In the northwest, suicide bombers stormed the offices of a top Pakistani official Monday and killed five people.
Mutahir Zeb, the government’s representative in the semi-autonomous tribal district of Khyber, was unhurt. But his deputy was seriously wounded.

What's happening around Saudi Arabia

RIYADH: The Kingdom and New Zealand have signed an air services agreement to set a comprehensive regulatory framework for air transport, operating on a safe and organized basis.The deal was signed at the General Authority of Civil Aviation (GACA) he...
RIYADH: Education Minister Ahmed Al-Issa has called on teachers, educators and other officials of his ministry to work hard for the common goal of producing quality graduates. “I urge you to do your level best in transmitting knowledge to the student...
AL-AHSA: Uncoordinated production resources, lack of risk planning, evaluation, non-study of similar projects and poor planning are among the reasons for failure of projects, an expert has said.“Total quality management (TQM) is an integrated scienti...
JEDDAH: The Specialized Criminal Court has issued its verdict against two Saudis for terrorism-related offenses and for supporting extremist groups, a local daily has reported.The court issued a prison sentence of ten and a half years to the first de...
RIYADH: The second phase of the operation on a Polish child for a genetic heart disease was successfully performed at the King Abdulaziz Medical City (KAMC) of the National Guard Health Affairs on Wednesday. On a directive from Custodian of the Two H...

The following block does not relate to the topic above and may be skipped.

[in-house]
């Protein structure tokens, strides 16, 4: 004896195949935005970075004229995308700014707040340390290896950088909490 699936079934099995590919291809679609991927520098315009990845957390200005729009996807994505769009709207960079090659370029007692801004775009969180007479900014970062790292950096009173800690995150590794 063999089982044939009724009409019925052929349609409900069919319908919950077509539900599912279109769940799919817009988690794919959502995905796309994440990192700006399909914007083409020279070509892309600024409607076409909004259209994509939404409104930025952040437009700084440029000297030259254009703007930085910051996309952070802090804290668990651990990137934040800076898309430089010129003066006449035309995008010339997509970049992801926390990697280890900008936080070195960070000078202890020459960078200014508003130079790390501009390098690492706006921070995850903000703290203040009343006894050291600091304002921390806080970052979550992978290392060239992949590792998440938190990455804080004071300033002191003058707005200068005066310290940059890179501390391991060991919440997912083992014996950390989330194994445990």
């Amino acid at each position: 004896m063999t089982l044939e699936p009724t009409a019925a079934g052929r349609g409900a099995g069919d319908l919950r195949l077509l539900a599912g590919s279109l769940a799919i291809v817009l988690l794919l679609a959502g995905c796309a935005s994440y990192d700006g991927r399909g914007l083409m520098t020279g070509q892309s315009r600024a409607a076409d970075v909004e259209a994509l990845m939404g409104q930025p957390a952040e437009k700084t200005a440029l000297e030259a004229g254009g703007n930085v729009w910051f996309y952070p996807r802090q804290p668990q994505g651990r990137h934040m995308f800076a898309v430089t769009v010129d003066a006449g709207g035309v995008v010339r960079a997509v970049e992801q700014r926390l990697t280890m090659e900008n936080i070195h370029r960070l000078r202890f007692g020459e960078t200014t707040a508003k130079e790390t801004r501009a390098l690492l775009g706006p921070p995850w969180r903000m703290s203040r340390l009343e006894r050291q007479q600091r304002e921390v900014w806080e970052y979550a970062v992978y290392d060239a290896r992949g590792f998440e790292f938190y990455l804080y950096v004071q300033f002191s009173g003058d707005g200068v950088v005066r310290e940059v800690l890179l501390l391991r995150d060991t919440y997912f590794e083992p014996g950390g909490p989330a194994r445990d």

JEDDAH: A new breast cancer treatment improves survival rates by an average 20 percent, with life expectancy lengthened by 29.9 months.This is according to Ahmed Al-Wabari, breast oncology consultant at King Fahd Specialist Hospital in Dammam, who ou...
RIYADH: The projects of Saudi students at the Technical Trainers College (TTC) is being showcased at the German pavilion in the 30th Janadriyah Festival. With the slogan “Welcome to Your Future”, the TTC is participating in the festival with Germany...
JEDDAH: The Ministry of Labor has urged firms to immediately start implementing the 10th phase of the Wage Protection System before it becomes mandatory on March 31.Mohammed Al-Faleh, assistant undersecretary for inspection and development of the wor...
RIYADH: As many as 104 antique items that have come from the Pergamon Museum in Berlin, Germany, have gone on display at the National Museum here. The exhibition coincides the Janadriyah festival for heritage and culture.According to local media, the...
RIYADH: A visiting Kuwaiti delegation has praised Saudi Arabia for collecting and preserving various heritage items at the King Abdul Aziz Historical Center in Riyadh.The delegation, led by Kuwait’s Education Minister Bader Al-Essa, was given a tour...
RIYADH: Road security forces in Madinah apprehended two Asian expats who were caught in possession of a huge amount of money totaling SR1.6 million and talismans.“The two Asians were riding in a Japanese-made car when they were stopped at the Yanbu-...
RIYADH: Good news for the 25,000 British expatriates in the Kingdom, who will get their franchise to participate in the referendum on the UK’s membership of the European Union.In an announcement on Thursday, the British Embassy here said that the Uni...
JEDDAH: Jeddah Municipality, with cooperation of the Check Safety First British company, launched an award of excellence for services in restaurants under the name E-Cristal to support the establishment of best services in restaurants and eatery shop...
JEDDAH: Well-known Indian cricketer Irfan Pathan married Safa Baig, an Indian woman, who was born in Jeddah and raised here by her Hyderabadi parents.The marriage was solemnized at a simple ceremony at the Grand Mosque in Makkah on Wednesday. Only a...
RIYADH: The Ministries of Interior and Islamic Affairs are considering appointing security guards at all the mosques in the Kingdom where Friday prayers are held.The move comes as a precautionary and regulatory measure to protect the mosques from at...

Stay Connected

Facebook